morgueFile.com

Jim

Dr Jonathan Sarfati responds:

Dear Jim

Thanks for writing. Indeed, the owner of this site is an ardent Rossite with all the fallacies that go with it. But there is nothing that hasn’t been addressed in my book Refuting Compromise (recently expanded and updated). See also The Fall: a cosmic catastrophe.

Just look at some of the twisted logic:

“Ultimately, all animals rely upon plants for food—even the carnivores. In addition, this decree was never rescinded as it was for humans.” But this is an admission that the original diet was plants and was changed for humans by divine decree.

“There is no verse in the Bible stating that animals could, at some point, start eating meat.” That’s rich coming from a believer in billions of years which is not even remotely found in the Bible! In any case, there needs to be no verse, just simple logic. From the previous statement, animals were originally given plants; in Isaiah 11 and 65, there is an Edenic allusion to a time of no carnivory (see The carnivorous nature and suffering of animals); and animals eat animals now. So there must have been some sort of transition. Since fossils show carnivory, this change must have occurred before the Flood, likely at the Fall, partly due to the curse on the ground.

Fish were called nephesh chayyah in Genesis 1.

The names in the Hebrew Bible for specific animals came after the Flood; we don’t know if they were the names Adam chose. But although he ridicules birds of prey eating nuts, evidently he is ignorant of the palm nut vulture The bird of prey that’s not; and totally vegetarian “birds of prey” like The super-senses of oilbirds.

He is also ignorant of the fact that even today, carnivores can survive on vegetarian diets. See for example The cat who refuses to eat meat.

Fish were called nephesh chayyah in Genesis 1.

Bottom line: the owner of this site is committed to the billions-of-years dogma, and everything in the Bible must be twisted on this Procrustean bed to fit.

Hope this helps.

Jonathan Sarfati

Head Scientist, CMI–US (formerly CMI–Aus)


Timothy M. from the UK writes in response to Responses to our 15 Questions: part 1:

I do admire the effort you are putting into this website and its research. I do however have a question. If we were designed by some higher being, then why are we so immoral, irrational and cruel beings? One would think that if someone created a population of aggressive, opportunistic beings then it would be as some sort of sick experiment or entertainment.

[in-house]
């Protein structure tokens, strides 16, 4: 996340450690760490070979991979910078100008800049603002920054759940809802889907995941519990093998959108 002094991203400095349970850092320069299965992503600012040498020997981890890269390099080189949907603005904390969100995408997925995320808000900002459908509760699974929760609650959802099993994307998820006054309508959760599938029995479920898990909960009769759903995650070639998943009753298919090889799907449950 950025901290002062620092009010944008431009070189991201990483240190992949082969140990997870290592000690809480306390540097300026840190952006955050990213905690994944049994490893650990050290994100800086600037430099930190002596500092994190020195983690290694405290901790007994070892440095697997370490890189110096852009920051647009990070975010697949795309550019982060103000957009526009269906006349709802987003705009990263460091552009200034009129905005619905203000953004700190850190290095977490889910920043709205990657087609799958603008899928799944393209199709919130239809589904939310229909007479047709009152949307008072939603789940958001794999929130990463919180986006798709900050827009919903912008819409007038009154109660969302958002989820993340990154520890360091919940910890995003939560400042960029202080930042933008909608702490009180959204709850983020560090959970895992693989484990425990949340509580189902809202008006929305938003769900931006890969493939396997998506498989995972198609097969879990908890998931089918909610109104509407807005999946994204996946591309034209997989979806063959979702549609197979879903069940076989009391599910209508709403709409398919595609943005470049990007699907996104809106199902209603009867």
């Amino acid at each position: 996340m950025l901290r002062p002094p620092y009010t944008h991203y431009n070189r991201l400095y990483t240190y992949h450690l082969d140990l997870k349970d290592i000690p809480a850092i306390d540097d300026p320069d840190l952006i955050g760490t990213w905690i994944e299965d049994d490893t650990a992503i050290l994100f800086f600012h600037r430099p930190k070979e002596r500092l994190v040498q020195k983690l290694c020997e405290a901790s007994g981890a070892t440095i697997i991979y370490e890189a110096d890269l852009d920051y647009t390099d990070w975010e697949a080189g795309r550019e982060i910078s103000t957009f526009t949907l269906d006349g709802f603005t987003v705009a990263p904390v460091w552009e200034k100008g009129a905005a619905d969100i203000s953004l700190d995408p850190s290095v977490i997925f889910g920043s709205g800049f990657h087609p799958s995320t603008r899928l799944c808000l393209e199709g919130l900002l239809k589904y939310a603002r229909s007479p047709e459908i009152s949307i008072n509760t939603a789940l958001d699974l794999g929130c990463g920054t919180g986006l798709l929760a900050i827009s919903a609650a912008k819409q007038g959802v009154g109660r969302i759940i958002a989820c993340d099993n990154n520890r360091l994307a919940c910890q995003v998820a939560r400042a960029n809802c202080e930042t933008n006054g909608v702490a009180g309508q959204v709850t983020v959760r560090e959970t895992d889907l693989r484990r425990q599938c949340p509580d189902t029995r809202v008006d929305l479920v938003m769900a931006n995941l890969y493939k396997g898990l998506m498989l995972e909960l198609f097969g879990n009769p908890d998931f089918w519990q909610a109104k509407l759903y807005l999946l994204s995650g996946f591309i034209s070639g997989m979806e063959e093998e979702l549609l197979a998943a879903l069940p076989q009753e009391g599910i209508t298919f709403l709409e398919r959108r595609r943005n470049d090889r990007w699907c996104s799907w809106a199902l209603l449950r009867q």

123rf.com

I do not believe that we are being ‘tested’ by some higher being to show it our gratitude. Creating a species, to test them to see if they will act in a certain way is illogical; if this being designed us then it would have known the outcome before it had finished.
We may have been created by some being but by now I’m sure it has either given up and left us to our own accords like a disposed petri dish which didn’t have interesting enough results yet they were too lazy to wash out.
Regards,
Tim

Dear Timothy,

Thanks for writing in.

Your question is a good one, but I think we need to ask another one first before we get to the issue of why we do evil things. That question is “Where does our awareness of evil come from?” Most people agree that murder, rape, and stealing are bad things—even most of the people who do them have some awareness that they’re bad. I would argue that our conscience could only come from a good Creator who is against murder, etc.

So if we were created by a perfectly good Creator, why aren’t we perfectly good? The Bible teaches us that God did create the entire world perfectly good. There was no disease or death of either people or animals, and human beings were able to perfectly obey all God’s commands. But God wanted His image-bearers to have a meaningful relationship with Him, so He gave our first parents the free will to obey or disobey His commands. Unfortunately, they disobeyed pretty quickly. This affected not only them, but the whole creation, since they were given dominion over all of creation.

The Christian worldview believes that God has not disengaged from or given up on His creation.